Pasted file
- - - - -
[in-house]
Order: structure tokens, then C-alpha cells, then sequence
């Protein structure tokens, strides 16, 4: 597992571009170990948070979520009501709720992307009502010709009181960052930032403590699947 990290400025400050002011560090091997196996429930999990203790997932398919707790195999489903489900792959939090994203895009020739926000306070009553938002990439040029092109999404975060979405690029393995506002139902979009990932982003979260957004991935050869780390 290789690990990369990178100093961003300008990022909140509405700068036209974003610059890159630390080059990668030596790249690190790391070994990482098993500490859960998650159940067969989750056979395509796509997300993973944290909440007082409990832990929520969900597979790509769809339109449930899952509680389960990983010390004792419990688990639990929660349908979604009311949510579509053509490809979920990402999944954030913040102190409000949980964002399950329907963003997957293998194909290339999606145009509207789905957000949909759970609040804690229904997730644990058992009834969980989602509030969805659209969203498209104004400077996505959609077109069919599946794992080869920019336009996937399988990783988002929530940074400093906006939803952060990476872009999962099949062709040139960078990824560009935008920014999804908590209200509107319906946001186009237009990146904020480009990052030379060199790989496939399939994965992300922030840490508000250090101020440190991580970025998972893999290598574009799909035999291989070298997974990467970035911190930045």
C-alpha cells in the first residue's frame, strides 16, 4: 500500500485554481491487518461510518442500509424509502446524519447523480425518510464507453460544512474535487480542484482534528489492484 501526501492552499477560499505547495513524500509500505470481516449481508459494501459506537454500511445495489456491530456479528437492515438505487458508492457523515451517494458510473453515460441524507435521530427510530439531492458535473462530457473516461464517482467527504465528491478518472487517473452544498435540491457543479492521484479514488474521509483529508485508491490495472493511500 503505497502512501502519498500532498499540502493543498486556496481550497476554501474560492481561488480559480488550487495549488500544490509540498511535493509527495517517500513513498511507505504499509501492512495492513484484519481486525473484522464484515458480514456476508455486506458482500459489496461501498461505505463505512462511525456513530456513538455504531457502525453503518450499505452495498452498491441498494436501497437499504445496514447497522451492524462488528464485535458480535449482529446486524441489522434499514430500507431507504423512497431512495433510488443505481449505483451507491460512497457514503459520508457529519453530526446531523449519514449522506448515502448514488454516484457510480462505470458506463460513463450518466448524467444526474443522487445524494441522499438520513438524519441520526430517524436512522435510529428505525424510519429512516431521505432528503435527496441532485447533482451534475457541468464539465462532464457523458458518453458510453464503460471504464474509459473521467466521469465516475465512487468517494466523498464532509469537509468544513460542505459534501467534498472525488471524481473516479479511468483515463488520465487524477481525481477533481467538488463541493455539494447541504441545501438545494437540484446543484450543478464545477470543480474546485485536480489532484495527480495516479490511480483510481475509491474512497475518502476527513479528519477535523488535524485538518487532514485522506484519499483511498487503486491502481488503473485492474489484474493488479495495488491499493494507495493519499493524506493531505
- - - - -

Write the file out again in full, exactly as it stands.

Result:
[in-house]
Order: structure tokens, then C-alpha cells, then sequence
């Protein structure tokens, strides 16, 4: 597992571009170990948070979520009501709720992307009502010709009181960052930032403590699947 990290400025400050002011560090091997196996429930999990203790997932398919707790195999489903489900792959939090994203895009020739926000306070009553938002990439040029092109999404975060979405690029393995506002139902979009990932982003979260957004991935050869780390 290789690990990369990178100093961003300008990022909140509405700068036209974003610059890159630390080059990668030596790249690190790391070994990482098993500490859960998650159940067969989750056979395509796509997300993973944290909440007082409990832990929520969900597979790509769809339109449930899952509680389960990983010390004792419990688990639990929660349908979604009311949510579509053509490809979920990402999944954030913040102190409000949980964002399950329907963003997957293998194909290339999606145009509207789905957000949909759970609040804690229904997730644990058992009834969980989602509030969805659209969203498209104004400077996505959609077109069919599946794992080869920019336009996937399988990783988002929530940074400093906006939803952060990476872009999962099949062709040139960078990824560009935008920014999804908590209200509107319906946001186009237009990146904020480009990052030379060199790989496939399939994965992300922030840490508000250090101020440190991580970025998972893999290598574009799909035999291989070298997974990467970035911190930045």
C-alpha cells in the first residue's frame, strides 16, 4: 500500500485554481491487518461510518442500509424509502446524519447523480425518510464507453460544512474535487480542484482534528489492484 501526501492552499477560499505547495513524500509500505470481516449481508459494501459506537454500511445495489456491530456479528437492515438505487458508492457523515451517494458510473453515460441524507435521530427510530439531492458535473462530457473516461464517482467527504465528491478518472487517473452544498435540491457543479492521484479514488474521509483529508485508491490495472493511500 503505497502512501502519498500532498499540502493543498486556496481550497476554501474560492481561488480559480488550487495549488500544490509540498511535493509527495517517500513513498511507505504499509501492512495492513484484519481486525473484522464484515458480514456476508455486506458482500459489496461501498461505505463505512462511525456513530456513538455504531457502525453503518450499505452495498452498491441498494436501497437499504445496514447497522451492524462488528464485535458480535449482529446486524441489522434499514430500507431507504423512497431512495433510488443505481449505483451507491460512497457514503459520508457529519453530526446531523449519514449522506448515502448514488454516484457510480462505470458506463460513463450518466448524467444526474443522487445524494441522499438520513438524519441520526430517524436512522435510529428505525424510519429512516431521505432528503435527496441532485447533482451534475457541468464539465462532464457523458458518453458510453464503460471504464474509459473521467466521469465516475465512487468517494466523498464532509469537509468544513460542505459534501467534498472525488471524481473516479479511468483515463488520465487524477481525481477533481467538488463541493455539494447541504441545501438545494437540484446543484450543478464545477470543480474546485485536480489532484495527480495516479490511480483510481475509491474512497475518502476527513479528519477535523488535524485538518487532514485522506484519499483511498487503486491502481488503473485492474489484474493488479495495488491499493494507495493519499493524506493531505